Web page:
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Witek Switches Parties

State Auditor Kate Witek, who in the May primary stood as GOP gubernatorial candidate Tom Osborne's running mate, joined the Democratic Party this week.

"I got to the point where it seemed the Republican Party was only looking at controlling all the offices instead of looking at resolving all the problems challenging this state," Witek told the Lincoln Journal Star in a story published Friday.

Her defection gives Nebraska Democrats a statehouse officeholder, if only for a little while. Witek is leaving office in January as her second term ends.

She said she and the Democratic Party seem in tune, which includes "getting spending under control" and governmental accountability.

"People are starting to realize we do have to move toward each other and work together (on issues) like smaller government and lower taxes," she said.

Witek plans to be in Grand Island Saturday for the state Democratic convention.

"They seem very accepting and very open," she said, "and I'm going to take them up on it."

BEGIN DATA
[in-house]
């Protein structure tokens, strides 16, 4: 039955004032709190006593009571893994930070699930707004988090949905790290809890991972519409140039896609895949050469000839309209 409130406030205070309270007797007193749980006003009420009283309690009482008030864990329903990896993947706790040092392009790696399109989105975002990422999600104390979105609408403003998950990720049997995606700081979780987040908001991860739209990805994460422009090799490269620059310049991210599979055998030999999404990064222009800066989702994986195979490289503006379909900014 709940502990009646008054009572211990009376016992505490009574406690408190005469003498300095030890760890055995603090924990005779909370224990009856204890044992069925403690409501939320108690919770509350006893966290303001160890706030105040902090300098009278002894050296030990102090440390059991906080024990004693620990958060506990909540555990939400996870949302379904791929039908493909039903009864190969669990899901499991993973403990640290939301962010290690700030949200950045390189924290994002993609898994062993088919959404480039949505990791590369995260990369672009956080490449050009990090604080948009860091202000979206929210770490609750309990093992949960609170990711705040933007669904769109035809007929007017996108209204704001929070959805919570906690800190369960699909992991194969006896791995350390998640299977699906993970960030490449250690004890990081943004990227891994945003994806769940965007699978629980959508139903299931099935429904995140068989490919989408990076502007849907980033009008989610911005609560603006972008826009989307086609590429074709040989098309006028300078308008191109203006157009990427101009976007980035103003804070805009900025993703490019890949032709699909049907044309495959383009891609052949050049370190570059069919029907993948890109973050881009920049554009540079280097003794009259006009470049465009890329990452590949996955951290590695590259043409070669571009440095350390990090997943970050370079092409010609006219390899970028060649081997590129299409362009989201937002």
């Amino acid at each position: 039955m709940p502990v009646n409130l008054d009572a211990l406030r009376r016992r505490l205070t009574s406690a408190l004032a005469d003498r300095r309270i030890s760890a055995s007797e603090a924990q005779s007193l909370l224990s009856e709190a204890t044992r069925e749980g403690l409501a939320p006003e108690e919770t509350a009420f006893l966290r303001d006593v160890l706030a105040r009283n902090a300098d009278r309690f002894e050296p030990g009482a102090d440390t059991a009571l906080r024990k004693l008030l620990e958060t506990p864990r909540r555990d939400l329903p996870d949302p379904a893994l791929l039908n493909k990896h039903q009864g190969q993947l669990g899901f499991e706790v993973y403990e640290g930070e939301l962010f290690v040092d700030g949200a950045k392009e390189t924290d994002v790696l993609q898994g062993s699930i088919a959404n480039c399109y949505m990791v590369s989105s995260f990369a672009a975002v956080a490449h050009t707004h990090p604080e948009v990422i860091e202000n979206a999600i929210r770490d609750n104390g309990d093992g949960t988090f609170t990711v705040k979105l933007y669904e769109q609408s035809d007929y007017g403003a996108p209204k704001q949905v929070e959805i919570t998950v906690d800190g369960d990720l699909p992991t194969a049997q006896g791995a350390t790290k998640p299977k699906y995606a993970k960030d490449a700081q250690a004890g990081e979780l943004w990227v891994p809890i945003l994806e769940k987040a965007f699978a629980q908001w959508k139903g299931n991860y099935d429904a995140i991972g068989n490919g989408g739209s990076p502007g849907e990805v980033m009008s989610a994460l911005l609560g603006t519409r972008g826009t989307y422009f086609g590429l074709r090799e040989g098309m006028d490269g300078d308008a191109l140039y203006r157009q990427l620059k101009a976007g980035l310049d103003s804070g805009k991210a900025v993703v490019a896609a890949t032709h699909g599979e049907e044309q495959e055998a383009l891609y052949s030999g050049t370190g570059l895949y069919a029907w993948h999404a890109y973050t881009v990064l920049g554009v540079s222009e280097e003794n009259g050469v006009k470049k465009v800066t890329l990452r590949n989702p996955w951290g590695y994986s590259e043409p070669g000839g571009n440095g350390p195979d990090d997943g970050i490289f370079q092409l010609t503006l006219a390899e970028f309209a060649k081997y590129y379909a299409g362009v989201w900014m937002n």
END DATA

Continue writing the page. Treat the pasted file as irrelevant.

"We enthusiastically welcome Kate to the Nebraska Democratic Party," said Barry Rubin, executive director of the Nebraska Democratic Party.

"Kate will find a home here," he said.

A Democratic Party news release said she will address the convention Saturday.

An Osborne spokesman said the congressman might release a statement later Friday. A call to state GOP chairman Mark Quandahl was not immediately returned.

Witek, 51, won her first auditor term in 1998. She also had served for six years as a state senator, representing Omaha's District 31.

Until 2002, candidates for lieutenant governor ran independently.

Running to succeed her is state Sen. Mike Foley of Lincoln, a Republican. There is no Democratic candidate.

"I'm doing what I think is the right thing," Witek said. "I thought about it quite a while. I hope people will realize I'm trying to get things done. I'm kind of excited about it."

How will her anti-abortion stance square with the Democrats' abortion-rights platform?

"I'm not sure that is a party issue anyway. It's a personal issue," she said, pointing to U.S. Sen. Ben Nelson of Nebraska, who also is at odds with the national party.

"I'm sure I'm not going to agree with everyone in the Democratic Party," Witek said. "But if it's big enough for Ben Nelson and Mike Fahey, it's big enough hopefully for Kate Witek."


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